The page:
Made popular in some circles by the movie Sideways, Pinot noir became one of the most romanticized red wines in the world. Pinot Noirs are somewhat notorious and associated with wine snobs because they are so rare and hard to grow. Pinot noir enthusiast tends to insist they are the only red wine variety worthy of attention. However, this should not discourage you from sampling a great Pinot noir as they have become more accessible in recent times. Here are some interesting things you should know about Pinot noir grape varieties and share with friends as you enjoy on a glass of fruity and light alcoholic Pinot noir wine.
A brief history on Pinot noir
Pinot noir is native to the Burgundy region of France where they are called red burgundy, an ode to the region they originated from. Although it’s specific origin is unknown due to how ancient this variety is, The name is gotten from the French word for black and pine which describes the way a bunch of Pinot noir grapes grows in tight clusters shaped like a pine cone. Pinot noir is one of the older varieties of grape and since they are easily mutated, there are several clones of Pinot noirs all around the world. These grapes are susceptible to hazards that affect grapes because of how close together they grow and this contributes to the difficulty of growing them. They are also a key ingredient used to create champagnes and other varieties of sparkling white wines.
Approximately how many hectares/acres of Pinot noir is grown globally
Pinot noir grows and flourishes well in cooler climates with grapes grown in such climates having notes of Wet leaves, rosemary, and beetroot while those grown in medium climates usually have strawberry, raspberry, and cherry notes. There are approximately 115,000 hectares (285,000 acres ) of Pinot noir grown globally as at the year 2015. Pinot noir is another grape variety that reflects its terroir – the region, soil, and climate conditions of the area it was grown in its quality. Pinot noir is now planted all over in places like France, Germany, the United States, Moldova, and Italy.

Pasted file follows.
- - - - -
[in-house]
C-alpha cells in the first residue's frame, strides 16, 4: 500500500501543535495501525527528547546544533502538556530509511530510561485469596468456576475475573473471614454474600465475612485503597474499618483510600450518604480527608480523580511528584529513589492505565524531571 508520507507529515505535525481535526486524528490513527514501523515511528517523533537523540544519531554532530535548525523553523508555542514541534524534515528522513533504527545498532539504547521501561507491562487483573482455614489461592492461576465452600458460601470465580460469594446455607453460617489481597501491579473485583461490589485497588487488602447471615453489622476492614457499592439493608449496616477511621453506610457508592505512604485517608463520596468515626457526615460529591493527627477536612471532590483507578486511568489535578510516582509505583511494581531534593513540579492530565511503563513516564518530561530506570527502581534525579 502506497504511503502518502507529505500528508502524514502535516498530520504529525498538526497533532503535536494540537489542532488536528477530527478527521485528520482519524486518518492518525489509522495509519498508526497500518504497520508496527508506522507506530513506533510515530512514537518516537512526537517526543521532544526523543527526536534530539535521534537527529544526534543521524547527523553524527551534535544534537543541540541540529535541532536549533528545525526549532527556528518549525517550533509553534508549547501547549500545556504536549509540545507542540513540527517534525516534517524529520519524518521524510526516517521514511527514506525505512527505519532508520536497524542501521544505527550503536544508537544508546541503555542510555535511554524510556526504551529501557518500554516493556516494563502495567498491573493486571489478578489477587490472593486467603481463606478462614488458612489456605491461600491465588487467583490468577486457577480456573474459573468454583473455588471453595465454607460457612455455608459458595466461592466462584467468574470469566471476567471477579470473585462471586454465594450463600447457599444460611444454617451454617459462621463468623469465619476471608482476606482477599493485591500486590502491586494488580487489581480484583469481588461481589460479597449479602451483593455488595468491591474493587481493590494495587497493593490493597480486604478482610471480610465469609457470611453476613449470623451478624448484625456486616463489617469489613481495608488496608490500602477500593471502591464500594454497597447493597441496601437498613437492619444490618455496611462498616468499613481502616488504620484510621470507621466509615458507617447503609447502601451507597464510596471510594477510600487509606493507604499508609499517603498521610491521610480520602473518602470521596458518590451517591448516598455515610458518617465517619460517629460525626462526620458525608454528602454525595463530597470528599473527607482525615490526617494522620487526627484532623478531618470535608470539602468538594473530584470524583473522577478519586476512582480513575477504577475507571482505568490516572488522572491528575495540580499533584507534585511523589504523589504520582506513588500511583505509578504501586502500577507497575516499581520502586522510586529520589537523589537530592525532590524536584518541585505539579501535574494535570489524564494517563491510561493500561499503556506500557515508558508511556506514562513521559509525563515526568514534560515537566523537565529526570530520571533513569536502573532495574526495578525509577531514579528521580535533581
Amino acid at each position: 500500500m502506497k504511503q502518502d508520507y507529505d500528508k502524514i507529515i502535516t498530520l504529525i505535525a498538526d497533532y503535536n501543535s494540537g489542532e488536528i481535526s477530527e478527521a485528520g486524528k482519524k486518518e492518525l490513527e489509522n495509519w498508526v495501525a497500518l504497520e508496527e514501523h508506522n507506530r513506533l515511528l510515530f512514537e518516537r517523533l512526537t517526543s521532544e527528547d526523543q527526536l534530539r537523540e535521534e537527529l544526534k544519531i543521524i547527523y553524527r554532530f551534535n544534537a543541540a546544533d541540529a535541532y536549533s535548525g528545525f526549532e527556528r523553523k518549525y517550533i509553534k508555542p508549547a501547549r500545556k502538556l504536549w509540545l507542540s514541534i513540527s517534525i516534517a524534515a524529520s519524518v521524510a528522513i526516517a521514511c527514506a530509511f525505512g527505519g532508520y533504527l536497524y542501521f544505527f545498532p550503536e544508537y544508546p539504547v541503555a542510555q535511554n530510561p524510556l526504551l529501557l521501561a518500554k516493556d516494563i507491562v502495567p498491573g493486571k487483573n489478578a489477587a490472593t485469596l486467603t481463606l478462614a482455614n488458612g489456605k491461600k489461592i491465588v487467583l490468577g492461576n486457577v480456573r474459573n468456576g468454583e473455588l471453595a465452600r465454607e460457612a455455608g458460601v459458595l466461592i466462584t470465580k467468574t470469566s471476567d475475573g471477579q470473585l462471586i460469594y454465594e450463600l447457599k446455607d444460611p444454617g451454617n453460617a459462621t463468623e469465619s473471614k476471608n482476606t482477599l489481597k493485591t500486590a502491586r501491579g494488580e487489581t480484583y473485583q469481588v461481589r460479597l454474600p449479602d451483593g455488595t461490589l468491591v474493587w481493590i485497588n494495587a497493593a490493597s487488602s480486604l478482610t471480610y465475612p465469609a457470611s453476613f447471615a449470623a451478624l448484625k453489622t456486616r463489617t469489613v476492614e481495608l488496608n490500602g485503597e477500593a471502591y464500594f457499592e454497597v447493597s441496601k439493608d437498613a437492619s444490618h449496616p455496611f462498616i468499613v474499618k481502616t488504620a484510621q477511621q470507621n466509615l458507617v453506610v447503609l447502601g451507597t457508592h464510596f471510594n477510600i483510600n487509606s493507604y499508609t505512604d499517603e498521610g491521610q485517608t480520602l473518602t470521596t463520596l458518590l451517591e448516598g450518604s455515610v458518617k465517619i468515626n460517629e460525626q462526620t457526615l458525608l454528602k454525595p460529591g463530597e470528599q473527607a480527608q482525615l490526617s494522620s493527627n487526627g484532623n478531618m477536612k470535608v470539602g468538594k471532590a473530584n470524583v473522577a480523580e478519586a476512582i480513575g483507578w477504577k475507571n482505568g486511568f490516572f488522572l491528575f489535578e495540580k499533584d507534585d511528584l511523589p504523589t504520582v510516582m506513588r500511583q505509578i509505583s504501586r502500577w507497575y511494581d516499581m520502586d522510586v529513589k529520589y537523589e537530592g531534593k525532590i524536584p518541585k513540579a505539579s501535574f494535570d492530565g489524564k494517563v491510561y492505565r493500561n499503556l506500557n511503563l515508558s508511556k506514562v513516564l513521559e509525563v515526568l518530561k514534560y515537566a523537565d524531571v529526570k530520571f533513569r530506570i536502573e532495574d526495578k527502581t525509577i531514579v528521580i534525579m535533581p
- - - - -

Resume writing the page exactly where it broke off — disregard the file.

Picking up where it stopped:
Wine colors of Pinot noir
Pinot noir is usually a pale red which is one of the easiest ways to recognize it. Young Pinot noir is light bodied and a pale berry red enough that you can see right through the liquid. Some winemakers in burgundy are able to get a darker shade of red in some Pinot noir wines when the grape skins are exposed to the wine for some time.
Pinot noir is also used in making champagne and other sparkling white wines, where the grapes are pressed and the skin is immediately separated from the juice so that it does not take on the tint of the grape skin.
Grape skin color and sweetness level of Pinot noir
The skin of Pinot grapes is thin and is a has a variety of colors due to the numerous mutations it has. However, as the name suggests, the skin color of a Pinot noir grape is black.
Pinot noir is a full-bodied dry wine scoring a 0-00 on the sweetness chart which means it is not sweet at all and leaves a dry picker feeling in your mouth after you swallow because of the high levels of tannin in it.
One of the more notorious vintages, Pinot noir is rare and difficult to cultivate but the end result is well worth it. They are best paired with red meats, cheeses, and fish